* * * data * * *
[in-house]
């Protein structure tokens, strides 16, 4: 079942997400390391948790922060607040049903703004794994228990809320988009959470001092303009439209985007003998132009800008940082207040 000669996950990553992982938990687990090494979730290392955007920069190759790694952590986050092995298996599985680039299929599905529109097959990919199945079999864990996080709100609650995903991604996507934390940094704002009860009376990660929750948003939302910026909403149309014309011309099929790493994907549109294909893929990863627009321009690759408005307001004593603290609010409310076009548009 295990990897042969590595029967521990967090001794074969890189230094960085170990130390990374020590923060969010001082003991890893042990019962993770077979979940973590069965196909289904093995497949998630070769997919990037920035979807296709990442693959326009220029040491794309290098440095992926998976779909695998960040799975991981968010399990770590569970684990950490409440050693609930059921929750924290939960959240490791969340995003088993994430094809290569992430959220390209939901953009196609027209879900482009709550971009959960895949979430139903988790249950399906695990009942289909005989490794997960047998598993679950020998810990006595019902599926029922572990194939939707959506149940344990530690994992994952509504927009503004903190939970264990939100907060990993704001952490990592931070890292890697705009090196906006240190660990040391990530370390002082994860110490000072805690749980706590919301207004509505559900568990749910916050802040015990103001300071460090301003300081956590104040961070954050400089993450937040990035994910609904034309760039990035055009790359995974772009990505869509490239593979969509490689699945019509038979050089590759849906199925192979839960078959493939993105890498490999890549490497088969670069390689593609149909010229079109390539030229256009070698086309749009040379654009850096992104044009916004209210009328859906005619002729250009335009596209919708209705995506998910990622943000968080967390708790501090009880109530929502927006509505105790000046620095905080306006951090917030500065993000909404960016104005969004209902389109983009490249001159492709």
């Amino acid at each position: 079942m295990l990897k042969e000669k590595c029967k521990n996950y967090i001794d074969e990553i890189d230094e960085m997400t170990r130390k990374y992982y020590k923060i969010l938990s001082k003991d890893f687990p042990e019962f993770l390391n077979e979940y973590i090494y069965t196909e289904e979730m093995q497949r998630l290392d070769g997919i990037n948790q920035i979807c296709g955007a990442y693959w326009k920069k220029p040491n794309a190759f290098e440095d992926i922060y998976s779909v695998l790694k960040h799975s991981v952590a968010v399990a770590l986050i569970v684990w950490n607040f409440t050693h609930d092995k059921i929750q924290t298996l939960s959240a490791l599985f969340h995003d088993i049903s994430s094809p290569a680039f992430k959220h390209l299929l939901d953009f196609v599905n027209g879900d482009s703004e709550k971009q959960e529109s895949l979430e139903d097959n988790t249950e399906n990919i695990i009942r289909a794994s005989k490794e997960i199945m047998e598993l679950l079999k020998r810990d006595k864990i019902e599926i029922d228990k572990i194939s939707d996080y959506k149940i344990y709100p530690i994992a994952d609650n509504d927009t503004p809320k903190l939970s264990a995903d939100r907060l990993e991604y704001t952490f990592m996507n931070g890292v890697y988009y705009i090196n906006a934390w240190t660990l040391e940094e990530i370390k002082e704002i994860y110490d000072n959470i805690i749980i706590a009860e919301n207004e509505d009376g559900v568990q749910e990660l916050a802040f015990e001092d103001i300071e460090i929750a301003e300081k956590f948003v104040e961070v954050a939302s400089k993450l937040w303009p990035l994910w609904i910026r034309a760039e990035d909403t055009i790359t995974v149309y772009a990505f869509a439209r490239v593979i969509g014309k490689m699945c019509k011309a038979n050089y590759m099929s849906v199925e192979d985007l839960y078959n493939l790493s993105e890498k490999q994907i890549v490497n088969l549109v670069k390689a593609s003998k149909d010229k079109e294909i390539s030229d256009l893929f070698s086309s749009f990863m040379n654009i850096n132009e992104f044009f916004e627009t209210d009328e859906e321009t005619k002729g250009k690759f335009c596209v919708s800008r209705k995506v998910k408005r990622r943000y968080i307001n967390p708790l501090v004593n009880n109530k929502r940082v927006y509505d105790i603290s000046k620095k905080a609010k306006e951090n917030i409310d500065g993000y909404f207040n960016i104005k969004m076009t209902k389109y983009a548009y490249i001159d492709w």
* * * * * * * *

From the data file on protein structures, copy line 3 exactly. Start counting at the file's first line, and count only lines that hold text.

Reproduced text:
């Amino acid at each position: 079942m295990l990897k042969e000669k590595c029967k521990n996950y967090i001794d074969e990553i890189d230094e960085m997400t170990r130390k990374y992982y020590k923060i969010l938990s001082k003991d890893f687990p042990e019962f993770l390391n077979e979940y973590i090494y069965t196909e289904e979730m093995q497949r998630l290392d070769g997919i990037n948790q920035i979807c296709g955007a990442y693959w326009k920069k220029p040491n794309a190759f290098e440095d992926i922060y998976s779909v695998l790694k960040h799975s991981v952590a968010v399990a770590l986050i569970v684990w950490n607040f409440t050693h609930d092995k059921i929750q924290t298996l939960s959240a490791l599985f969340h995003d088993i049903s994430s094809p290569a680039f992430k959220h390209l299929l939901d953009f196609v599905n027209g879900d482009s703004e709550k971009q959960e529109s895949l979430e139903d097959n988790t249950e399906n990919i695990i009942r289909a794994s005989k490794e997960i199945m047998e598993l679950l079999k020998r810990d006595k864990i019902e599926i029922d228990k572990i194939s939707d996080y959506k149940i344990y709100p530690i994992a994952d609650n509504d927009t503004p809320k903190l939970s264990a995903d939100r907060l990993e991604y704001t952490f990592m996507n931070g890292v890697y988009y705009i090196n906006a934390w240190t660990l040391e940094e990530i370390k002082e704002i994860y110490d000072n959470i805690i749980i706590a009860e919301n207004e509505d009376g559900v568990q749910e990660l916050a802040f015990e001092d103001i300071e460090i929750a301003e300081k956590f948003v104040e961070v954050a939302s400089k993450l937040w303009p990035l994910w609904i910026r034309a760039e990035d909403t055009i790359t995974v149309y772009a990505f869509a439209r490239v593979i969509g014309k490689m699945c019509k011309a038979n050089y590759m099929s849906v199925e192979d985007l839960y078959n493939l790493s993105e890498k490999q994907i890549v490497n088969l549109v670069k390689a593609s003998k149909d010229k079109e294909i390539s030229d256009l893929f070698s086309s749009f990863m040379n654009i850096n132009e992104f044009f916004e627009t209210d009328e859906e321009t005619k002729g250009k690759f335009c596209v919708s800008r209705k995506v998910k408005r990622r943000y968080i307001n967390p708790l501090v004593n009880n109530k929502r940082v927006y509505d105790i603290s000046k620095k905080a609010k306006e951090n917030i409310d500065g993000y909404f207040n960016i104005k969004m076009t209902k389109y983009a548009y490249i001159d492709w």